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Cities want to cash in on their parking spots

A car passes a parking garage in New York City.

Kai Ryssdal: Paying to park your car on a public street is one of those things that you just kind of have to do. It's not like parking meters are going away, and they do keep people from hogging the best spots all day. As an added bonus, parking can be a pretty good money-maker when cities are short of cash. And there are a whole lot of cities in exactly that situation right now. Cities that are trying to make ends meet by leasing out parking to the private sector.

From the public radio "Transportation Nation" project at WNYC, Andrea Bernstein has more.


Andrea Bernstein: In New York City recently, Mayor Michael Bloomberg wanted to raise parking rates a quarter an hour. The response, in a city that's facing thousands of layoffs -- outrage. Mayor Bloomberg backed down. But in Indianapolis, the city went a lot further than to try and plug a budget hole by raising parking rates. It leased out its entire parking system -- for 50 years.

Indianapolis Deputy Mayor Michael Huber explains why.

Michael Huber: To try to find a way to enhance revenues so we could generate more revenues for infrastructure improvements in lieu of general fund tax revenues.

That's government speak for "we needed the money." Right about now, every municipal government does. Chicago did a couple years ago, and leased off parking management to a private company for more than a billion dollars. But the company, Morgan Stanley, immediately raised parking rates around the city, to almost universal criticism.

One of those critics is Rachel Weinberger, professor of transportation planning at the University of Pennsylvania.

Rachel Weinberger: When a private entity purchases a garage, they do it because they think there's a financial positive for them in the long run. They think it's a bargain, so they're buying something at a fire sale.

Weinberger says it's a better idea for the city to just collect more money. She says in Boston, hourly rates were recently raised a quarter after 25 years.

Weinberger: To increase your meter rates one penny per year is just complete mismanagement of an important asset.

In Indianapolis, rates hadn't been raised for even longer. I asked Deputy Mayor Huber: Why did Indy need a private company in order to hike rates?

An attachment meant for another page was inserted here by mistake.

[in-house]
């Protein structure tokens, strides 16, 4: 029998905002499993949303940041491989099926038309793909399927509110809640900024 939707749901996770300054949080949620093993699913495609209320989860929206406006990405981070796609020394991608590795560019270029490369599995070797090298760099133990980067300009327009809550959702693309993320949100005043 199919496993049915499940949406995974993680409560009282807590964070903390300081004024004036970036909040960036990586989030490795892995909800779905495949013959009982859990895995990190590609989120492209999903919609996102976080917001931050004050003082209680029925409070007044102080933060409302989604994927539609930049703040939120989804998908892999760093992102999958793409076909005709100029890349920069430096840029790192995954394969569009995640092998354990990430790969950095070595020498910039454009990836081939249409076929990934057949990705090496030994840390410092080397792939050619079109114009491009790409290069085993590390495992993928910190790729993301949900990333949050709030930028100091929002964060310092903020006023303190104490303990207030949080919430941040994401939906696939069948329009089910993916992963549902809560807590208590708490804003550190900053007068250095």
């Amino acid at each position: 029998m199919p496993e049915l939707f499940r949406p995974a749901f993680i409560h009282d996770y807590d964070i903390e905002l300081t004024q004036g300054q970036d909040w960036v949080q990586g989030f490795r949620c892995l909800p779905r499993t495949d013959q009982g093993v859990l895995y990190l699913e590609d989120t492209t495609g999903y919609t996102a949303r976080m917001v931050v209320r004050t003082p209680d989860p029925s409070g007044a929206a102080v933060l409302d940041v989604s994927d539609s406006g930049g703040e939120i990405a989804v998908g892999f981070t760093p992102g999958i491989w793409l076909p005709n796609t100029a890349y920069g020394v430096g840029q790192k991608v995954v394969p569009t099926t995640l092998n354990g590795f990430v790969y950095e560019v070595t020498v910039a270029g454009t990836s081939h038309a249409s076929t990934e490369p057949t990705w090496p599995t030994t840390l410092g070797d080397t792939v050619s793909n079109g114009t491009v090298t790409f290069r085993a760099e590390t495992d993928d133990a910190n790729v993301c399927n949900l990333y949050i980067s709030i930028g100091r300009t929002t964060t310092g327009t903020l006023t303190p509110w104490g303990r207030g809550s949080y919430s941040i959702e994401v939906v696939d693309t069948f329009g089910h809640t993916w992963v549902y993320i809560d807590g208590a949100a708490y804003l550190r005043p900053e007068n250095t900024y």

Huber: There are a lot of theories. There's always a question of political will. No mayor or leader wants to be out in front talking about rate increases or tax increases.

Besides, Huber says, Indianapolis made sure that new technology went in before the rate hike, so that as of this spring what people would notice is that they could pay with a credit card. Not the fact that they had to pay more. He says most people in Indianapolis don't even know a private company manages the meters.

Huber: Honestly, I think that there just wasn't a lot of attention paid to our parking system because people didn't necessarily see it as an asset.

In Los Angeles and Pittsburgh, plans to lease out parking were resoundingly rejected by the city councils. But Huber says it worked in Indy because there was a level of trust. He says the former Indianapolis Mayor, Stephen Goldsmith, did a lot of privatizing the 1990's -- and things didn't work out so badly. Goldsmith is now deputy mayor of New York, which has opened the door a tiny crack to privatizing parking. But Goldsmith's boss, Mayor Bloomberg, is "eh" on the idea.

Michael Bloomberg: What we're not going to do is sell our birthright, take some money to balance the budget today and leave our kids with a greater liability.

Meantime, the budget staff in New York City hall is still trying to figure out how to prevent even more layoffs and service cuts.

In New York, I'm Andrea Bernstein for Marketplace.

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